However, the dot.com bust punched TMF right in the face, not to mention the customer base, and TMF seemed to never really recover. They moved from "you can do this, and we'll teach you how" to "pay us and we'll tell you what to do." Fair enough, but a different thing from the roll-up-your-sleeves empowerment that was the earlier model.

Then they split off the paid stock boards from everything else, taking a number of the best financial posters with them, which left the free boards worse off. Again fair enough, but the free boards started to die, and then along came Facebook, so TMF started being less of a social place. Competition in finance emerged too, like Bogleheads and the various retire early forums. As the free boards started to die, posters increasing migrated to other, more interesting forums.

Bottom line is the free boards have been dying for a long time, and die a little more each year. Solutions? I don't have one. You can't capture lightning in a bottle twice. I don't know how to re-energize something that has been dying for almost two decades. But that's still a great run. It was cool to see it at its peak and be a part of it.
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You can't capture lightning in a bottle twice. You can do it as often as you wish.

Back when they thought electricity was a fluid, they thought they could dissolve it in water and, in a sense, you could (and still can) even though electricity is no longer thought to be a fluid.

You can capture lighting in a bottle if you want.

https://en.wikipedia.org/wiki/Leyden_jar
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Bottom line is the free boards have been dying for a long time, and die a little more each year.

Said by someone who obviously does not visit Saul's board ...
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Bottom line is the free boards have been dying for a long time, and die a little more each year.
---------------------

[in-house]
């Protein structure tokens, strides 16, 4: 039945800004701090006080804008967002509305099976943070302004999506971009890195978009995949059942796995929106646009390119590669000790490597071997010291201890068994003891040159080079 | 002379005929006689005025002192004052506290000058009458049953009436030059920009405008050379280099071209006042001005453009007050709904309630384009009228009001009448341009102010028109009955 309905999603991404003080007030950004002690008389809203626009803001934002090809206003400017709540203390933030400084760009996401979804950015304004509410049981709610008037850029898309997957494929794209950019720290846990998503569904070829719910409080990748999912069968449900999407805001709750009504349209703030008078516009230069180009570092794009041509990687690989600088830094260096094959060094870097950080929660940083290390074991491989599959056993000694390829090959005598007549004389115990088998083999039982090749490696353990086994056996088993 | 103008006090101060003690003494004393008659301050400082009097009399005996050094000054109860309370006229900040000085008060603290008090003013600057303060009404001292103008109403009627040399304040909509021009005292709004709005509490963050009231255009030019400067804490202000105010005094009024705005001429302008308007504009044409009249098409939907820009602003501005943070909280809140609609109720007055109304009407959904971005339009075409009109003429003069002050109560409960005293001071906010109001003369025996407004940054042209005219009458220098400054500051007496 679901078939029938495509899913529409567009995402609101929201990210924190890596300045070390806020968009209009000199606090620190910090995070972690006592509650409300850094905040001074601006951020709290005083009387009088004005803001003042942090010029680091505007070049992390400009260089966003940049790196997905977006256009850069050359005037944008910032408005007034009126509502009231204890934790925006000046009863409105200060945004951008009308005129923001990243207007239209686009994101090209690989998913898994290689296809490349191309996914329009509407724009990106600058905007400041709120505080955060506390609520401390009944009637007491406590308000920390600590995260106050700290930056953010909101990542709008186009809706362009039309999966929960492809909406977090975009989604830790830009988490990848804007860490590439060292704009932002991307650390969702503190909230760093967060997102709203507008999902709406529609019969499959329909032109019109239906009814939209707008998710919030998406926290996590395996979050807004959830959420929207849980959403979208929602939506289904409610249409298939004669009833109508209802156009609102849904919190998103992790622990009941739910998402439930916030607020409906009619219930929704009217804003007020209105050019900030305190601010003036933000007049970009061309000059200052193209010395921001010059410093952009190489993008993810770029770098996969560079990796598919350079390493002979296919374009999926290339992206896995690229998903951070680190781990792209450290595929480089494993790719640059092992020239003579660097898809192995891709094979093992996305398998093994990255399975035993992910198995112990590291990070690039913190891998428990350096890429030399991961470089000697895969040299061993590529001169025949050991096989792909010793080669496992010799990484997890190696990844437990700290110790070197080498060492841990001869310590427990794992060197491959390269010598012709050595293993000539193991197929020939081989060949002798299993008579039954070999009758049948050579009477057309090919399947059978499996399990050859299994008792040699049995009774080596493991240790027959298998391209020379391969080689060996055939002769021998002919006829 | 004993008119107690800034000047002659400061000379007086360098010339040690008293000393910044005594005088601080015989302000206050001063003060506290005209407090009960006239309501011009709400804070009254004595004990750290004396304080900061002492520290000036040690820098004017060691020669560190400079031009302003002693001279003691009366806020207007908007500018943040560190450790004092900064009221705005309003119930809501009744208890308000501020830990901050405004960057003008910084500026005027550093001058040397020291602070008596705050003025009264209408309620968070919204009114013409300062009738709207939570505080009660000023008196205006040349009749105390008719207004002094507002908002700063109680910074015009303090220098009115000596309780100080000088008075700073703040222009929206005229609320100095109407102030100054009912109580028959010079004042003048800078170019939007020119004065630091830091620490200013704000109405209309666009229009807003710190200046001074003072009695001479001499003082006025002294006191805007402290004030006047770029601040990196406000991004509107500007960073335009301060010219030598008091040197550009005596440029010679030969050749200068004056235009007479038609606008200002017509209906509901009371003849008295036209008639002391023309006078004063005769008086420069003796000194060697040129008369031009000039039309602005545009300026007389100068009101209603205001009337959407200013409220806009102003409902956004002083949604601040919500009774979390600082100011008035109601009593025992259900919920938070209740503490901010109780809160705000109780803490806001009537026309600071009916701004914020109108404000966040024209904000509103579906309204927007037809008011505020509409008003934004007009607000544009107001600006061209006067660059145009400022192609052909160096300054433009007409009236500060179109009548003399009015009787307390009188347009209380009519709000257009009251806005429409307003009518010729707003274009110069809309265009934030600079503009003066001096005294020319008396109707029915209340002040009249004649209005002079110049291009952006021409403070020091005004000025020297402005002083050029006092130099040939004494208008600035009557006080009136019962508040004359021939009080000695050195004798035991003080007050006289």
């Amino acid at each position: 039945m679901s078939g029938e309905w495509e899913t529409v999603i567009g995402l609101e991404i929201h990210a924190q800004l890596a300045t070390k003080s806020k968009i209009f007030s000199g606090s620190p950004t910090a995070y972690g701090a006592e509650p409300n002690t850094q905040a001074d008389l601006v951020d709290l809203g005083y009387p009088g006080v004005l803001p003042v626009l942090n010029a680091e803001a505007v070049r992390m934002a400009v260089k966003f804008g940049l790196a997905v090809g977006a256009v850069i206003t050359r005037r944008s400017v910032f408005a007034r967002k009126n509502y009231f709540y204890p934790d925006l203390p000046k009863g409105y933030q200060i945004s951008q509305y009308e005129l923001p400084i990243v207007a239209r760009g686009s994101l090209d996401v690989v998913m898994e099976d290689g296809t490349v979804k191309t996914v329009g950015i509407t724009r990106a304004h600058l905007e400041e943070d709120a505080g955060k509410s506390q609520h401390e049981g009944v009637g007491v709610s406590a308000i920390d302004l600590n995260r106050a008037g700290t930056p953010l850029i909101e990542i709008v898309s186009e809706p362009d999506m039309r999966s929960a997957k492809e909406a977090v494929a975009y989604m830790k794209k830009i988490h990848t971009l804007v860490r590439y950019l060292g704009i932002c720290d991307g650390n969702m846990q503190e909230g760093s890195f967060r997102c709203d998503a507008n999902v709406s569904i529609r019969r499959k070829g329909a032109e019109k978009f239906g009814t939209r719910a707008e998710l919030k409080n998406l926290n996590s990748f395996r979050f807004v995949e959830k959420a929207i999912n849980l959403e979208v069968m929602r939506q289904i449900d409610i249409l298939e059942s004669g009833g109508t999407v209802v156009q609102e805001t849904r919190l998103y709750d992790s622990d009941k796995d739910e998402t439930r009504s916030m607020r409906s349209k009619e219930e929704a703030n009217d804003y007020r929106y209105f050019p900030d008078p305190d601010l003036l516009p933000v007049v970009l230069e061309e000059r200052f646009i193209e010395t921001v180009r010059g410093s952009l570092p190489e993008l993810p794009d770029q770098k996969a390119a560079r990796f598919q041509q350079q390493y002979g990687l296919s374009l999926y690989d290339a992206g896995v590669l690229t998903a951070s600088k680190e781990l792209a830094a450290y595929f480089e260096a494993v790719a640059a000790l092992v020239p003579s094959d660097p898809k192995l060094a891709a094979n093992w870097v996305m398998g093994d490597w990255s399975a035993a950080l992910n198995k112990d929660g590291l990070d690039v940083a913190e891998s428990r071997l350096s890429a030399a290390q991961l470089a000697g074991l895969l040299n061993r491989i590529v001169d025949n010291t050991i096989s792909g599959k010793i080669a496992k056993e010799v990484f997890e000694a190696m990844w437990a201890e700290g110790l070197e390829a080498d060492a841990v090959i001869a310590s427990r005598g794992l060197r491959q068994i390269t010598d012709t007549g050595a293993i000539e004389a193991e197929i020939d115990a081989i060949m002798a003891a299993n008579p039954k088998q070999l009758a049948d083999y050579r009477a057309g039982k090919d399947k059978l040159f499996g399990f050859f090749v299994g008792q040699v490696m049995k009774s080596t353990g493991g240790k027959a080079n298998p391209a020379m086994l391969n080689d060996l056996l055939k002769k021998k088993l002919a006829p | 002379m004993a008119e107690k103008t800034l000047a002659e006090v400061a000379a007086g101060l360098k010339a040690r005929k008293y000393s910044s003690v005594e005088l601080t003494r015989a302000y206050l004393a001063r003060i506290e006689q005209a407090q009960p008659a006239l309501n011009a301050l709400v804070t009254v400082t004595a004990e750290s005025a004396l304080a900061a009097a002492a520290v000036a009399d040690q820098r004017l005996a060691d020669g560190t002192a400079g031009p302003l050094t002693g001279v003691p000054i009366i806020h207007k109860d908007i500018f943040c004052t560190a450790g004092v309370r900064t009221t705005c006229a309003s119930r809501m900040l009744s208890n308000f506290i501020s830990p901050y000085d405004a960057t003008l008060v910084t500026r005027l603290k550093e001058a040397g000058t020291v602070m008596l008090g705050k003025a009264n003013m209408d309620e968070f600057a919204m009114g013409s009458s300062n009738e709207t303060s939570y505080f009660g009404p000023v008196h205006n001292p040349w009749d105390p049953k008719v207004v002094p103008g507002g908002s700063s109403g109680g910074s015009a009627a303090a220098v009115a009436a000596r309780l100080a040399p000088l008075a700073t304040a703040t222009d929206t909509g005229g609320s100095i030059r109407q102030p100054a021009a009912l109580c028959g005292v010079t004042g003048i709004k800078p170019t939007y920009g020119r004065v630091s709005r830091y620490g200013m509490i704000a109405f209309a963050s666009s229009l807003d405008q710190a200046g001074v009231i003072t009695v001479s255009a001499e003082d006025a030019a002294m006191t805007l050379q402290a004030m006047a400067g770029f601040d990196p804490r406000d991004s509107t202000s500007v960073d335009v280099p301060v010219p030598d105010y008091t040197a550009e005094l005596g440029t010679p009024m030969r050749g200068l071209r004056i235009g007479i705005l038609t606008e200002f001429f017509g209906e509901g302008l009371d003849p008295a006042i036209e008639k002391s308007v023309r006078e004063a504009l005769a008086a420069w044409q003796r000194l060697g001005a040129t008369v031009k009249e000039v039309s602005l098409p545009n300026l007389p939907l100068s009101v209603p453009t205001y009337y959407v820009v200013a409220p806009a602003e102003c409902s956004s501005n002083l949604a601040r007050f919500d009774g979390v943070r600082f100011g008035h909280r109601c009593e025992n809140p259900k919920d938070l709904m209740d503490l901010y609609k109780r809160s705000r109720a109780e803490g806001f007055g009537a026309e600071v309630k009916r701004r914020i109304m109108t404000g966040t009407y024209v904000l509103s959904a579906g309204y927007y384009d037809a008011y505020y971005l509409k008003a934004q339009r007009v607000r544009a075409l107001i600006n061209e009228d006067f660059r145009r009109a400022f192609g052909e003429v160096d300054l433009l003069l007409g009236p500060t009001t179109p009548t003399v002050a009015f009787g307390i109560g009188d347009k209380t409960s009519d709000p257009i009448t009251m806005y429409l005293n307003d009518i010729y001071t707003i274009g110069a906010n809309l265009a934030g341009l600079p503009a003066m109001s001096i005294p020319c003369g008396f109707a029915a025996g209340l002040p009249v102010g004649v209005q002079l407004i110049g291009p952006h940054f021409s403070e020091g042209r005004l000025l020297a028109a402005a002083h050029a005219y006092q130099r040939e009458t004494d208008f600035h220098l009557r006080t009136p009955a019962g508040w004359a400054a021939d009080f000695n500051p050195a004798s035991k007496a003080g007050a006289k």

Said by someone who obviously does not visit Saul's board ...


He gave a pretty accurate description. Along Saul's board has attracted a loyal crowd, the number of posters or number of unique posters doesn't come close to some of the active boards from years ago.

PSU
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Where would one see such data?
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Where would one see such data?

Here's a good project for you. There are over 34 million posts. Just look at the number in the url of a post on these forums. Your post was 34251060. Now go in the url and edit to find the 1 millionth post. Note the date. Then change it to 2 million. Again note the date. Do it for all 34 million posts. Put it in a spreadsheet. Calculate the number of days between each millionth post. Somebody did this a few years ago and there was a definite decline in number of posts over time.

PSU
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Except that approach would not distinguish between free and paid boards. A decline in the level of activity on paid boards would likely indicate something different than a decline in activity on free boards.

Seems like, in order to say anything very meaningful, one would also need similar stats for some other investing communities. E.g., suppose the root cause was actually that people were investing more and more via ETFs and therefore had little need for boards talking about individual stocks. That might lead to a decline in traffic on both types of boards ... without actually saying anything negative about the boards themselves.
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Except that approach would not distinguish between free and paid boards. A decline in the level of activity on paid boards would likely indicate something different than a decline in activity on free boards.

I doubt the paid boards have a large effect. Just from being here a long time, your example of Saul's board as proof that the boards are not declining isn't that all convincing. A look at the board shows there are approximately 20 posts per day. In the heyday of TMF, boards like LBYM would get that many in an hour. Go look at Apple. That used to be one of the most active stock boards. The board just went 5 days between posts.